Natural Resources at the Poles: A Story of Controversy and Debate

Natural resources are materials derived from nature that provide value in meeting the needs of people. These materials can range from basic elements of the earth such as water, minerals, timber, and soil to products originating from fossil fuels, such as petroleum oil, natural gas, and coal.


George Brimhall, geology professor at the University of California at Berkeley, uses the idea of “recharging time periods,” i.e., the period it takes to replenish a resource, to determine if a resource is renewable or nonrenewable. Among energy sources, hydroelectric, solar, and wind are deemed renewable since they are replenished in a short amount of time. Because fossil fuels take a long time to replenish, they are considered nonrenewable.

According to the U.S. Energy Information Administration (EIA), over 85 percent of all energy use in the United States can be attributed to three nonrenewable resources – oil, gas, and coal. Eight percent of energy consumption comes from nuclear power. Renewable energy sources (hydroelectric, solar, geothermal, wind, biomass) make up 7 percent of total use. Collectively, this energy consumption can be categorized into four main sectors: industry, transportation, residential and commercial, and electricity.

Locally, where does your energy come from? The EIA site has energy information for each state so that you and your students can find the answer to that question.

Related Online Resources

Fossil Energy: How Fossil Fuels Were Formed
This one-page, illustrated article describes the formation of fossil fuels. There are links to more information about three specific fuels – coal, oil and gas. This web site is included in the NSDL K-6 Science Refreshers collection.

Energy Kid’s Page
This site contains background information, a history of energy, activities for grades K-7, and games. It was developed by the U.S. Energy Information Administration.

National Renewable Energy Laboratory (NREL)
NREL is the nation’s center for renewable energy research and technology. The laboratory offers basic information on renewable energy sources, professional development programs for teachers (including summer internships at the lab), and student resources at the high school and college level.


Tapping into the fragile ecosystems of the polar regions for natural resources is a controversial issue. There are no simple solutions but many different perspectives from around the globe. Climate change, diminishing fossil fuel reserves, increasing greenhouse gas emissions, rising gas prices, dramatic changes in world supply/demand, and the greater need for global cooperation all play a part in this complicated puzzle. The poles are at the center of many of these issues.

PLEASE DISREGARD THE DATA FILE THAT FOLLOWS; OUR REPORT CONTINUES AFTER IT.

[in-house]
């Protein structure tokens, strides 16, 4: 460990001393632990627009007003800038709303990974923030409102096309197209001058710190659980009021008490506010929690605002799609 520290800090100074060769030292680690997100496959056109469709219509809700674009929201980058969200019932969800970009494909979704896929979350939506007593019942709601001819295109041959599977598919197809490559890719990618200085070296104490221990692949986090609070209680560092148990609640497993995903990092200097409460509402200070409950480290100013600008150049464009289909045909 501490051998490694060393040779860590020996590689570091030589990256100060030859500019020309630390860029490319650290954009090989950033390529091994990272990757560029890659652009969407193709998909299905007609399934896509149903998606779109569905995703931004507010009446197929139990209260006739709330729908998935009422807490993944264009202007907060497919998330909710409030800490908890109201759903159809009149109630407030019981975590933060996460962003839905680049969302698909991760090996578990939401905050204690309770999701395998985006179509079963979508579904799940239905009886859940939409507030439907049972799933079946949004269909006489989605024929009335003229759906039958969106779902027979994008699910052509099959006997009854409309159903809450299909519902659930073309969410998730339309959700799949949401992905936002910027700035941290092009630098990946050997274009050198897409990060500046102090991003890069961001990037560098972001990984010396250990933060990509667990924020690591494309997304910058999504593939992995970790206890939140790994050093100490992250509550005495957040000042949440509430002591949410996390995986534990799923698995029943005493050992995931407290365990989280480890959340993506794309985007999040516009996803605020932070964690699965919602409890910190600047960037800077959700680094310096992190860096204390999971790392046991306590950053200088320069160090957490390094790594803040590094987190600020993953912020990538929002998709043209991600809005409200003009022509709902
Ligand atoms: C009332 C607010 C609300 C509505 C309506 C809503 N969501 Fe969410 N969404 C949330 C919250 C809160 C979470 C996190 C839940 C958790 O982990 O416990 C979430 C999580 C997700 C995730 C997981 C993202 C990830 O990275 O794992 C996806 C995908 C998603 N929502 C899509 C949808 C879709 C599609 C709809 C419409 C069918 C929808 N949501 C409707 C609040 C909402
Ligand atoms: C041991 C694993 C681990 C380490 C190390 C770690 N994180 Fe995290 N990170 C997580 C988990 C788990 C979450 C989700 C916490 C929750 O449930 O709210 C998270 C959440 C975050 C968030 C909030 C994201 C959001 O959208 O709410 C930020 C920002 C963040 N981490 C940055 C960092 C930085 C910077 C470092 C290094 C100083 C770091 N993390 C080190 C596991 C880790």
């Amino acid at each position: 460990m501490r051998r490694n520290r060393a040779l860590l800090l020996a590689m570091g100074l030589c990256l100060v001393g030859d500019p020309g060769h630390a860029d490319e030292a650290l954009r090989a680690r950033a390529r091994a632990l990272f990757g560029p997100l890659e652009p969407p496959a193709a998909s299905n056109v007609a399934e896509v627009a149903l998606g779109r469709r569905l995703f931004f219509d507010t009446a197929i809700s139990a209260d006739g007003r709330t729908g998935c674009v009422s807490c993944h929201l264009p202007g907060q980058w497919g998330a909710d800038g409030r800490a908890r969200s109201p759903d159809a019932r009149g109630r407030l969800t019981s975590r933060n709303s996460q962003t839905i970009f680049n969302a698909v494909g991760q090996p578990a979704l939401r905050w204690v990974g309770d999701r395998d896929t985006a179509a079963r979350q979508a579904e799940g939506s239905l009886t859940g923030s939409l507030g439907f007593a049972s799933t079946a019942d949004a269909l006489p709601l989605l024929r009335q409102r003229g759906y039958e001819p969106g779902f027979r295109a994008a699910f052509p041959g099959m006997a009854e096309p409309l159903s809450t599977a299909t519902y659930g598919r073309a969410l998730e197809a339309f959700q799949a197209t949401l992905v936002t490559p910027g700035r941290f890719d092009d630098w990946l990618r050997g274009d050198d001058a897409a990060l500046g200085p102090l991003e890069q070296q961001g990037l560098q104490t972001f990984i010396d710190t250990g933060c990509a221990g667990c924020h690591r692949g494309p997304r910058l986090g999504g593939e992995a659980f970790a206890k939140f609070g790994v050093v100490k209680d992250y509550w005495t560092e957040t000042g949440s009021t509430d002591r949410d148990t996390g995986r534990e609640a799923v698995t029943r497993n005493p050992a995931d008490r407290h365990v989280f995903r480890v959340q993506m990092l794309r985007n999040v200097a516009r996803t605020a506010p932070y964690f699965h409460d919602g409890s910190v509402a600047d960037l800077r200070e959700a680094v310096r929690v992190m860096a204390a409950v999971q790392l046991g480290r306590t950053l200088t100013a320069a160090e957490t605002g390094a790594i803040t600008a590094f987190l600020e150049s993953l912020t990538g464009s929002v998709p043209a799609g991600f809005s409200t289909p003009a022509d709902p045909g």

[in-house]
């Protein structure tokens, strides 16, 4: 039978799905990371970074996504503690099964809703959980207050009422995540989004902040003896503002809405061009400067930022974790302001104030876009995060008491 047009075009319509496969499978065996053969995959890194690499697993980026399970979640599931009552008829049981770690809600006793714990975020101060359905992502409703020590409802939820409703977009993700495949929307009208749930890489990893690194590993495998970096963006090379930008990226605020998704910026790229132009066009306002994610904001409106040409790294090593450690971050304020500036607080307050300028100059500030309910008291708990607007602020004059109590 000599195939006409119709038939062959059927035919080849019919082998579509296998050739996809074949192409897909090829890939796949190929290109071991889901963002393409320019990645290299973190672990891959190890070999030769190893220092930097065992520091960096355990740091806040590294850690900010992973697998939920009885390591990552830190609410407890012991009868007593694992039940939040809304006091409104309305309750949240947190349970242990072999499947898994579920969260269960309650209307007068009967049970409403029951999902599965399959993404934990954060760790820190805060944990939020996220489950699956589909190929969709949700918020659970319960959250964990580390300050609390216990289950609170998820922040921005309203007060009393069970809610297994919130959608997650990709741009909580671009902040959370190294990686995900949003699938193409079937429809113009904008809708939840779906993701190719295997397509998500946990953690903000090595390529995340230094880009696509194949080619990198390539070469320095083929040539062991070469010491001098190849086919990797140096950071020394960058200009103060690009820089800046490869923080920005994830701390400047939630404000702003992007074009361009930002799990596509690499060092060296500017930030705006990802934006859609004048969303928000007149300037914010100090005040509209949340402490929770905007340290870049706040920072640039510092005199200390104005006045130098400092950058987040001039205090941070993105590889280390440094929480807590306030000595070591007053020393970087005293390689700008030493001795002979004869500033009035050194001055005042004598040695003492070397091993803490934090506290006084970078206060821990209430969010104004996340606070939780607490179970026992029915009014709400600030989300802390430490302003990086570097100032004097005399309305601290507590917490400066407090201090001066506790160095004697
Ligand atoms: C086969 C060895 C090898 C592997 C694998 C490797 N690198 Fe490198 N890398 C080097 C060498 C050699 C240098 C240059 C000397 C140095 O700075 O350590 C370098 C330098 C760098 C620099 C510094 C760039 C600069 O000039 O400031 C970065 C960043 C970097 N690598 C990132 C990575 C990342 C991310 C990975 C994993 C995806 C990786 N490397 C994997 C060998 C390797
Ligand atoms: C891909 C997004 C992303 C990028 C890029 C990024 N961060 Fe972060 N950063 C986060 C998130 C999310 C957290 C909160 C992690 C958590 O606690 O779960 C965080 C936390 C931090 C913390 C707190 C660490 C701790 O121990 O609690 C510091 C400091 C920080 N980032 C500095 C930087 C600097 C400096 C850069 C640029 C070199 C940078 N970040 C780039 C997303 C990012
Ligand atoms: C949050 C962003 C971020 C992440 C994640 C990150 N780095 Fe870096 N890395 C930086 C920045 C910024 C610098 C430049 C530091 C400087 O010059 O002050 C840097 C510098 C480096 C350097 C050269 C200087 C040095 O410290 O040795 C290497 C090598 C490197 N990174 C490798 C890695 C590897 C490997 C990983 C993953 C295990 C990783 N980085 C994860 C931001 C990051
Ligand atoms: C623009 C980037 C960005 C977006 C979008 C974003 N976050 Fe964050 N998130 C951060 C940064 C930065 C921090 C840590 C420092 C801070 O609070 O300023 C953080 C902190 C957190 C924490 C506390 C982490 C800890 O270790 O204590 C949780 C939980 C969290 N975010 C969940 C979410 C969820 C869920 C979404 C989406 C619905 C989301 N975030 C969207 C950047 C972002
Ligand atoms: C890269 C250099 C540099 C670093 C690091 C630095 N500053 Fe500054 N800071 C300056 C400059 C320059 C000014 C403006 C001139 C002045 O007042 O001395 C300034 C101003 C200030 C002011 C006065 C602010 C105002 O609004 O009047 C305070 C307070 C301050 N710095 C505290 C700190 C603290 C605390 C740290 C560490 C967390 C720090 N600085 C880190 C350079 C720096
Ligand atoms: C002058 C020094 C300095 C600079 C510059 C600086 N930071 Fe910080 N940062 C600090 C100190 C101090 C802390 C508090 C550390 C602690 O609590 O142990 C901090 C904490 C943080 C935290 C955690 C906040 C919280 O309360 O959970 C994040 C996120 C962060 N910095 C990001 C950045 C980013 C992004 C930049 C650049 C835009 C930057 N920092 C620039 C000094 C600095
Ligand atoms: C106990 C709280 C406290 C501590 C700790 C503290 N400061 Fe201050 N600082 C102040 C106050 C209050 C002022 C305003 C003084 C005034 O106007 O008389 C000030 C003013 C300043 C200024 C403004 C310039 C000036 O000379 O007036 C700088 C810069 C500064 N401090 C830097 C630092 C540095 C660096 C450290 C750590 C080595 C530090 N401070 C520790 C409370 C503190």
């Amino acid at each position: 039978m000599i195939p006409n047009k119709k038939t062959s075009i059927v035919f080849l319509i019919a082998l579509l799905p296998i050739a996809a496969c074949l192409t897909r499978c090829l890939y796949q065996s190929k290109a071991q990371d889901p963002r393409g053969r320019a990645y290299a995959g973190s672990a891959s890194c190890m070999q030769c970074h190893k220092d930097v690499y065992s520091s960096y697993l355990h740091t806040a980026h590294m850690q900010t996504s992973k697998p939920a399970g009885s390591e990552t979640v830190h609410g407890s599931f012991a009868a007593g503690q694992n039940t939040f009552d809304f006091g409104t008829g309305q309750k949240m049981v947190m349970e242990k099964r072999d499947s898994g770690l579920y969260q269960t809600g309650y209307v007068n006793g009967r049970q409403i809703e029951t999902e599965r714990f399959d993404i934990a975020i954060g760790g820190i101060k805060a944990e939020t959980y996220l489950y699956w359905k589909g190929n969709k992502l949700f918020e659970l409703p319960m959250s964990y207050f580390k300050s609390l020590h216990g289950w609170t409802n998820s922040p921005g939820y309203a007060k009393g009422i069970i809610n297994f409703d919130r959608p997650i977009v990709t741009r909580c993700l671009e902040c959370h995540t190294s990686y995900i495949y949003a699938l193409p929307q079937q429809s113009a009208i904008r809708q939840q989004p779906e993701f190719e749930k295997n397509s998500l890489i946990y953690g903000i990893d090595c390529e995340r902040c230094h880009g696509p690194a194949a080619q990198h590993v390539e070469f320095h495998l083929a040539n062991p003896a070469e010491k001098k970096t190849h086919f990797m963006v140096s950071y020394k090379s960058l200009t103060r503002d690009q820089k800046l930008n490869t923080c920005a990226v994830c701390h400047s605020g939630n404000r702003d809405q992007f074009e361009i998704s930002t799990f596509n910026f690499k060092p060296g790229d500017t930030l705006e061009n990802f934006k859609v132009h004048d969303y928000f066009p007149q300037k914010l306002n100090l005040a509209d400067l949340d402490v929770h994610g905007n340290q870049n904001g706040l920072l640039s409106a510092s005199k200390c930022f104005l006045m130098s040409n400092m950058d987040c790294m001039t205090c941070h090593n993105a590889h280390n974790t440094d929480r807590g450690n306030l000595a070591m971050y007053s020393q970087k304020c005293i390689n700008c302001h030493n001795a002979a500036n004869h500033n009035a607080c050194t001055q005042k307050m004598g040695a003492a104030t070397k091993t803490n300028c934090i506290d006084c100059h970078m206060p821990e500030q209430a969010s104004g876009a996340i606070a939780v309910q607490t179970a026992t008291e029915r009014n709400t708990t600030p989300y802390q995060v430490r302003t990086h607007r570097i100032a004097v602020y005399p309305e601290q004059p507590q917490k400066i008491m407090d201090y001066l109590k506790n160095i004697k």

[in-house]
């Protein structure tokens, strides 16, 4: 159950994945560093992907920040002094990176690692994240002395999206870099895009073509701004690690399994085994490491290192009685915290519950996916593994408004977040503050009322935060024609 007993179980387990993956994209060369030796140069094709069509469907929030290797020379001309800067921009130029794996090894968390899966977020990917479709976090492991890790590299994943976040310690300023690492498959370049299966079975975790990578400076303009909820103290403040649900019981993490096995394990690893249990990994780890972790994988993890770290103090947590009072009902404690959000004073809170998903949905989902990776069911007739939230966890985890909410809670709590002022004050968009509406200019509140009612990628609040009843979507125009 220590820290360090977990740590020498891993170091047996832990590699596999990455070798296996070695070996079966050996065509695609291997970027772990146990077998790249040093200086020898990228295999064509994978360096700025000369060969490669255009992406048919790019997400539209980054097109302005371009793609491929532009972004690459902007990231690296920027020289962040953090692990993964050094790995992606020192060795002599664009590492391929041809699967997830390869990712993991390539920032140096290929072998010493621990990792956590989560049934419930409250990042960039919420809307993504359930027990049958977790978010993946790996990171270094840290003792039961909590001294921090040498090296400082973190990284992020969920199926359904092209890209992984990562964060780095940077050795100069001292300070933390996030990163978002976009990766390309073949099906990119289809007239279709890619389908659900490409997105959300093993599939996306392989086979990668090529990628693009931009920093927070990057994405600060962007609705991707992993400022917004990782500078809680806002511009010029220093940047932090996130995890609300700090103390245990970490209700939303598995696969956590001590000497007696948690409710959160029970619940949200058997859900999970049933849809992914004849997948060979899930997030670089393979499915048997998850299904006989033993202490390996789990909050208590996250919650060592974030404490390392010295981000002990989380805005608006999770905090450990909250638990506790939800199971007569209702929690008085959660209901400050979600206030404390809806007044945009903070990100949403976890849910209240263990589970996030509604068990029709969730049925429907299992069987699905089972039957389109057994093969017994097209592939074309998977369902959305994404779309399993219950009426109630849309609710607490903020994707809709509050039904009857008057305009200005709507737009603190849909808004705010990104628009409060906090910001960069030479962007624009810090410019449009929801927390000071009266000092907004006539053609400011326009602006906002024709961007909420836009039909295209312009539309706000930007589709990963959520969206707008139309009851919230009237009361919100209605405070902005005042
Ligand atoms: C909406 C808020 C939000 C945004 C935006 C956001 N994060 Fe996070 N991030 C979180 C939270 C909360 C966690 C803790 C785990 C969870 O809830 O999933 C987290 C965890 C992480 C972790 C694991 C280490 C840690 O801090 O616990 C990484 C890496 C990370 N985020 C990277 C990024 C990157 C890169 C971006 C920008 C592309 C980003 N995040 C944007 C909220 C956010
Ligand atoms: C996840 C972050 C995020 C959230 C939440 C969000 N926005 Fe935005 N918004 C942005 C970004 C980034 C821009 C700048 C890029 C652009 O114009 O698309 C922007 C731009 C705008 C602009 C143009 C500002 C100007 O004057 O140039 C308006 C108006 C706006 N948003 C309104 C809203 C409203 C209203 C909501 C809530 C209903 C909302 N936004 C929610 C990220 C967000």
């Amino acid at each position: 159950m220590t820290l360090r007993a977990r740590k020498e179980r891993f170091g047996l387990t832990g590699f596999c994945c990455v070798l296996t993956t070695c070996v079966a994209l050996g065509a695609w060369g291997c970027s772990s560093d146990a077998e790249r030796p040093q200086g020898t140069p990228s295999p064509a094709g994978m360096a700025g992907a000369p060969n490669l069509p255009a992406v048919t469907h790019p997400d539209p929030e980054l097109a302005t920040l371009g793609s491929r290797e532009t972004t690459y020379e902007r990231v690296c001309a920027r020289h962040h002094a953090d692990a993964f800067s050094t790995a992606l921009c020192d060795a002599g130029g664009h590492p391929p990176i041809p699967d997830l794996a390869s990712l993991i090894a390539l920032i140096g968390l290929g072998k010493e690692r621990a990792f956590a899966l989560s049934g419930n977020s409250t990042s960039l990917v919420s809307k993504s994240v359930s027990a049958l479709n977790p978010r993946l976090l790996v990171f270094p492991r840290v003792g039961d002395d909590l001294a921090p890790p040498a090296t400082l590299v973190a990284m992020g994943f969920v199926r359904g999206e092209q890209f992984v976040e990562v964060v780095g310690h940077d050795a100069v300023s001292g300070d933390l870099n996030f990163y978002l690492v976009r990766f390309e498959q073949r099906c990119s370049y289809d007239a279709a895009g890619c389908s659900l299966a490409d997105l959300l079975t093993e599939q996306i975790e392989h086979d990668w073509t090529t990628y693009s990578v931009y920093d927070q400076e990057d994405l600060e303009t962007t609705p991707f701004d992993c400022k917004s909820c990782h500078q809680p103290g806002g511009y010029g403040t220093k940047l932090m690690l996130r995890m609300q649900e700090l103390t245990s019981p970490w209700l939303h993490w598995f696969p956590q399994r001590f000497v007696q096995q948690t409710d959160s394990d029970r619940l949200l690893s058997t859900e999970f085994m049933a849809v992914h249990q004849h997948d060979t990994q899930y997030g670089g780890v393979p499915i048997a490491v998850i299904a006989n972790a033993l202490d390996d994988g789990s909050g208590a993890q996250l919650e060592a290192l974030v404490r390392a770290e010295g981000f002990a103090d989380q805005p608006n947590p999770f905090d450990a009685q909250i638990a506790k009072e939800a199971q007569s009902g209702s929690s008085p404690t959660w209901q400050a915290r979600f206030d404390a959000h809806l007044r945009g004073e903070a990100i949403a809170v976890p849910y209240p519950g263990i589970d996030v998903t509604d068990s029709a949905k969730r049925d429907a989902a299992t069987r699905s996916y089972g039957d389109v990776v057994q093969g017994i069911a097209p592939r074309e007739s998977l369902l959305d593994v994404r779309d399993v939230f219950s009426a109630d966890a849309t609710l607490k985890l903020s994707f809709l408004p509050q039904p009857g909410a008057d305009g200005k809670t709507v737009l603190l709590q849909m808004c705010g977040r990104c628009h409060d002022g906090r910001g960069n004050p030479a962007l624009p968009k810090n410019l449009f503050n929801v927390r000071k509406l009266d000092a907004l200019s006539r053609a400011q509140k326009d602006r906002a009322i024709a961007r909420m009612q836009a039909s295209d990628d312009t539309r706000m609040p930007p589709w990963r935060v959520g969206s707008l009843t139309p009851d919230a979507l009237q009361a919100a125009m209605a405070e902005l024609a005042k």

Resources of the Arctic

Warmer temperatures in the region and melting sea ice have made it easier to extract resources from more sections of the Arctic. As a consequence, the Arctic’s role in resource acquisition and management will continue to grow in the decades ahead, especially for the nations that border the Arctic Circle.

The Alyeska Pipeline transports over 2 million barrels of oil a day from fields in northern Alaska. Since it went into operation in 1977, the pipeline has transported over 15 billion barrels. This August, the Alaskan legislature approved the creation of the Alaska Natural Gas Pipeline, paralleling the oil pipeline south to Fairbanks and cutting through Canada to connect to existing natural gas lines. Completion is expected in 2018. This new project will undoubtedly be closely scrutinized as the tension between environmental concerns and the ever-increasing need for energy sources rages on.

Other recent events have brought the Arctic further into the spotlight. ScienceDaily cited a recent U.S. Geological Survey (USGS) report assessing the amount of petroleum resources available in the Arctic Circle region:

The area north of the Arctic Circle has an estimated 90 billion barrels of undiscovered, technically recoverable oil, 1,670 trillion cubic feet of technically recoverable natural gas, and 44 billion barrels of technically recoverable natural gas liquids in 25 geologically defined areas thought to have potential for petroleum.

The USGS report estimates that significant amounts of oil and natural gas resources can be found in Arctic Alaska, East Barents Basins (an off-shore area near Russia), Amerasia Basin and other sections of the region identified in the map below.

AA=Arctic Alaska; EBB=East Barents Basin; AM=Amerasia Basin

Image source: USGS,

While reports indicate the vast oil and gas reserves available in some areas of the Arctic, groups such as the Natural Resources Defense Council are concerned that drilling could open the doors for extracting other natural resources, such as timber and minerals, in these areas as well as protected areas. A particularly debated area, the Arctic National Wildlife Refuge in northern Alaska, is home to over 240 different species of wildlife.